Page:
first Russian settlements on the territory of Kyrgyzia developed into
military bases such as Aksuyskoe, Narynskoe and Karakol'skoe.
Established between 1863 and 1873, they derived their names from the
nearby rivers Ak-Suu, Karakol, Naryn. But military affairs were not an
effective basis for economic development and consolidation of the
Cossack empire in the new territories. So a decision was taken to
resettle peasants from central provinces of Russia into the area. The
greatest number of migrants was from the Poltavskaya, Kurskaya,
Voronezhskaya, Khar'kovskaya, Kievskaya, Ekaterinoslavskaya and
Orlovskaya provinces of Russia.
As the peasants' migration progressed, numerous
villages with Russian names started to appear. One of the very first
villages to be given a Russian name was the village of Slivkino named
after the first settler Slivkin. The farmer Slivkin founded his farm on
the Issyk-Kul Lake in 1867 (later it became Slivkino-Pokrovka, and is
now known as Kyzyl-Suu). From 1868 the flow of migrants increased. At
that time the first peasants' settlement of Alamedin was founded on the
river of the same name river (Alamudun) near the fortress of Pishpek.
About 300 families from the Voronezhskaya province settled here.
Several Russian families settled near the ruins of the Pishpek
fortress. Fifty eight families (182 people) are known to have lived
there in 1876, among them forty eight Uzbek families. The villages of
Teplokluchenka (present name Ak-Suu), Preobrazhenskoe (today's Tup),
Semenovka, Bystrorechenskoe (now Kemin), Bol'shoy Tokmak, Tokmak (now
Tokmok), Lebedinovka, Belovodskoe, Aleksandrovka (today's Kyzyl-Adyr),
and others appeared on the maps in 1876. The villages grew in a row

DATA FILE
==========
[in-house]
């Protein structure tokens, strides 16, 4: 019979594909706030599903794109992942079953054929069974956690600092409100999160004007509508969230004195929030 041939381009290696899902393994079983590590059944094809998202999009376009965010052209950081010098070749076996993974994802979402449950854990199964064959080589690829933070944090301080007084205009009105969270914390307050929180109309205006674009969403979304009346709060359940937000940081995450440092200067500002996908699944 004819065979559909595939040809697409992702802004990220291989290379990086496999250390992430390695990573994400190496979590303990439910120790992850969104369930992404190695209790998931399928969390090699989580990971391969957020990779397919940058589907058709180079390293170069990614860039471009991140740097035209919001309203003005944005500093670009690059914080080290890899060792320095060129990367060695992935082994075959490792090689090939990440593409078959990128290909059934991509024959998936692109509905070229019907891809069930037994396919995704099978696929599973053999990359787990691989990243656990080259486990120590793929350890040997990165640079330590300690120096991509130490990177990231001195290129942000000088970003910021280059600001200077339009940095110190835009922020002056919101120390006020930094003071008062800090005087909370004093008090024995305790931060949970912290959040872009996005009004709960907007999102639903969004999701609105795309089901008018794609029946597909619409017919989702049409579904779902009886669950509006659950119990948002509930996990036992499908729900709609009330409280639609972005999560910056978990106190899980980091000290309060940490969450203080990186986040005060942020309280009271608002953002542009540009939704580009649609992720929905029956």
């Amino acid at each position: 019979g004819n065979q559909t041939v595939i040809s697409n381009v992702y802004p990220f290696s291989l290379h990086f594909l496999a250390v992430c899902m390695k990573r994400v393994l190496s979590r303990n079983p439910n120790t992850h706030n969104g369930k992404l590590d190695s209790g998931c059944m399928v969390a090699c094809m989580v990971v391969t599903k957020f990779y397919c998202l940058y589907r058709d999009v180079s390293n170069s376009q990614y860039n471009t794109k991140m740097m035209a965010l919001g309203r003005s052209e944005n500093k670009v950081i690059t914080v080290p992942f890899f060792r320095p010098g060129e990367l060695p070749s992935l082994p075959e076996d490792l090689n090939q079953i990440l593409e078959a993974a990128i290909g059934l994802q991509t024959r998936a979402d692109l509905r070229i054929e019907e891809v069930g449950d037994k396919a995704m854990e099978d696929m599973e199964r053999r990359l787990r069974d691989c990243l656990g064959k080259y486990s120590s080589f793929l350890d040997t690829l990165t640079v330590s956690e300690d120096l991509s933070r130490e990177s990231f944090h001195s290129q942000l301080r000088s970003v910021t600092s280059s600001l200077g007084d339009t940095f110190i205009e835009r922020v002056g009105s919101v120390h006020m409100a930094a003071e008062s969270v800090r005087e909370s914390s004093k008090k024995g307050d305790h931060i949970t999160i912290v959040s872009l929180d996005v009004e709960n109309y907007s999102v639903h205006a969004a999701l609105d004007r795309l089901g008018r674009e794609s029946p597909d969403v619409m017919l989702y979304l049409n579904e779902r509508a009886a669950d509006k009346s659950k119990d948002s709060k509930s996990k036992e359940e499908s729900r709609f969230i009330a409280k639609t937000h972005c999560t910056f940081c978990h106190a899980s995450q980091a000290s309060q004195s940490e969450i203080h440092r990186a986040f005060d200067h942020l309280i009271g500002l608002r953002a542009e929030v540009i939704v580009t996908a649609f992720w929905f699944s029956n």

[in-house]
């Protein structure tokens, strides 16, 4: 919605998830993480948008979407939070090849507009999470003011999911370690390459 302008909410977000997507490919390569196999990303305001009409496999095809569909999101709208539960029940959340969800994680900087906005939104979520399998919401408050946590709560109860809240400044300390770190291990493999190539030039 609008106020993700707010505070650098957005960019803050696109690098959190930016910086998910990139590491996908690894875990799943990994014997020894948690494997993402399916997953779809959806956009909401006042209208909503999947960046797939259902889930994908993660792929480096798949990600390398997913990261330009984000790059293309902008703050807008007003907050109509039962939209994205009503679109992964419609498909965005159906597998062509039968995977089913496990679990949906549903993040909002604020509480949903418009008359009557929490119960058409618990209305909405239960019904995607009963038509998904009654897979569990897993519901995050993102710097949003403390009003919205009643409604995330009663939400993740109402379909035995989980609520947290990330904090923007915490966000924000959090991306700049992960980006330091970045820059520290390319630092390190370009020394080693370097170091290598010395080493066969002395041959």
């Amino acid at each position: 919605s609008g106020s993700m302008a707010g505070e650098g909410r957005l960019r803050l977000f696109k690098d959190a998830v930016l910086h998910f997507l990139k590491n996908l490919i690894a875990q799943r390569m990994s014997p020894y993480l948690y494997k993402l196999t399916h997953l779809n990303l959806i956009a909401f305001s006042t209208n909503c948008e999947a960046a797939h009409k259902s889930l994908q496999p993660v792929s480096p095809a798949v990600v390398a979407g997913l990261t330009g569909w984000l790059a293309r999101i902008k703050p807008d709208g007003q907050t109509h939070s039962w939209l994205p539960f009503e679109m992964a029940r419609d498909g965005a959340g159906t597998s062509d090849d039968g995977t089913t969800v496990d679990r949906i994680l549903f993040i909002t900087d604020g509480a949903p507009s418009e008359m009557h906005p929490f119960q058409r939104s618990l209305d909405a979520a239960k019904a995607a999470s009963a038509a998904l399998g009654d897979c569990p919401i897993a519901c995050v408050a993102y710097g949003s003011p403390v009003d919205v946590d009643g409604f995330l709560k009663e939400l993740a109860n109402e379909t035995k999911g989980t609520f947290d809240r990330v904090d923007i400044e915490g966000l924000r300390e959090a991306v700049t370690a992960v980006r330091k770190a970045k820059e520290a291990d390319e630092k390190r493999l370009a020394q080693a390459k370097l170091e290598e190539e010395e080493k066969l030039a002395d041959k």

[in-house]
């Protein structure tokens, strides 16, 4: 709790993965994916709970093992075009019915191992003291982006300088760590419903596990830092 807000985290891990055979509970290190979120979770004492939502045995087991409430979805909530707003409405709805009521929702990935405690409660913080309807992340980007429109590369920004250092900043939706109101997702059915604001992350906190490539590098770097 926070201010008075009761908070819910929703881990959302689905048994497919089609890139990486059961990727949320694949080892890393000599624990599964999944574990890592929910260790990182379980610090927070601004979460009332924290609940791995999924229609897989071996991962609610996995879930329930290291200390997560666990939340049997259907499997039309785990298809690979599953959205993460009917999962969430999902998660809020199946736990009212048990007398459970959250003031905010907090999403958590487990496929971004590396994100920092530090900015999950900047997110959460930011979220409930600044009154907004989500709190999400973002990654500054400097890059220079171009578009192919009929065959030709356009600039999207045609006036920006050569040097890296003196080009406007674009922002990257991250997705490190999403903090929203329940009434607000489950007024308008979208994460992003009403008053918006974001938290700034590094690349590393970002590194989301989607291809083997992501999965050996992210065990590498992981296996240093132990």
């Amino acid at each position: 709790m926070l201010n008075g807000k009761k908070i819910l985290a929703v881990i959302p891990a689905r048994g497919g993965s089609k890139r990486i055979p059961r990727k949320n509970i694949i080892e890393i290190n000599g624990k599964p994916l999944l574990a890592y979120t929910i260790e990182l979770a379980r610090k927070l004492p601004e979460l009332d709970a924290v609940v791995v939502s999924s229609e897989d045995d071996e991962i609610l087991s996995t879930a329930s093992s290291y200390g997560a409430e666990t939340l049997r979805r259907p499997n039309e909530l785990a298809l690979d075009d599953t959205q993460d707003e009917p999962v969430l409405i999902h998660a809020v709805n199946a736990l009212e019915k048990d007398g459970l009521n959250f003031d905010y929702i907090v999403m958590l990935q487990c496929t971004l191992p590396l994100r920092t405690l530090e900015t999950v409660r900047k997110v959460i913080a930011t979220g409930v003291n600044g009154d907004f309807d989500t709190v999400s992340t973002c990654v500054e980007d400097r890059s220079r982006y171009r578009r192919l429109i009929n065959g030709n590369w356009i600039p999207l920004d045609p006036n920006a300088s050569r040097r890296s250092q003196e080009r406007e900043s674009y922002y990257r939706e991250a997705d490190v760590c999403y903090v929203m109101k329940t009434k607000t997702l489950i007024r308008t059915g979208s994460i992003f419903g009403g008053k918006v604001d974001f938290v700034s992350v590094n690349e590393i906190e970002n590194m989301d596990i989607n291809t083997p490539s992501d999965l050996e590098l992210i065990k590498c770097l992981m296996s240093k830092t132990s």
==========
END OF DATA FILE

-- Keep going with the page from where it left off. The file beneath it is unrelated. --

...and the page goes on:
along the post roads, on the river banks and around the lakes.
In 1888 a Russian settler M. Bachin built a house
in Kyzyl-Tokoi that gave rise to the village of Bachino. In 1909 the
fifteen house village was renamed Rybachino. In 1916 there were already
24 houses and 96 residents (Rybach'e Issyk-Kul, today's Balykchi).
During the times of Stolypin's reforms, the
colonization of the region by Russians increased enormously. In 1911
all the provinces of the region were again open for migration. The
number of Russian settlements increased considerably. The new villages
were called after the first settlers: Semenovka, Grigorievka,
Lipinskoe, Samsonovka (today's Kochkor); Kol'tsovka (today's
Bokonbaevo); after land surveyors: Vasilievka, Voenno-Antonovka or the
Tsar's generals: Samsonovka, Fol'baumskoe; after parishes: Pokrovka,
Preobrazhenskoe, Blagoveshenka; after the settlers' places of origin:
Poltavka, Moldovanovskoe, Kurskoe. The names also recalled past
military campaigns: Groznoe, Balkanskoe; or the settlers' hopes for the
new life: Otradnoe, Razdol'noe. Some names gave the description of the
village location: Visokoe, Pogornenskoe, Stepnoe, Kamenka; sometimes
they reproduced Kyrgyz names in a Russian manner: Belovodskoe (from
Ak-Suu), Aksuyskoe, Barskaunskoe, Tasmanskoe.
In search of 'no man's lands' Russian migrants
crossed the steep high passes to settle in the Talas and
Ketmen'-Tubinskaya valleys. "I suppose," wrote the chief of Namangan
district to the military governor of Fergana region, "it'll be better
for us to establish a village there rather than let the newcomers
settle there chaotically." So the governors were allowed to found a
village as proscribed by the Namangan district chief. Thus was the
village of Alekseevka founded, named after the crown prince and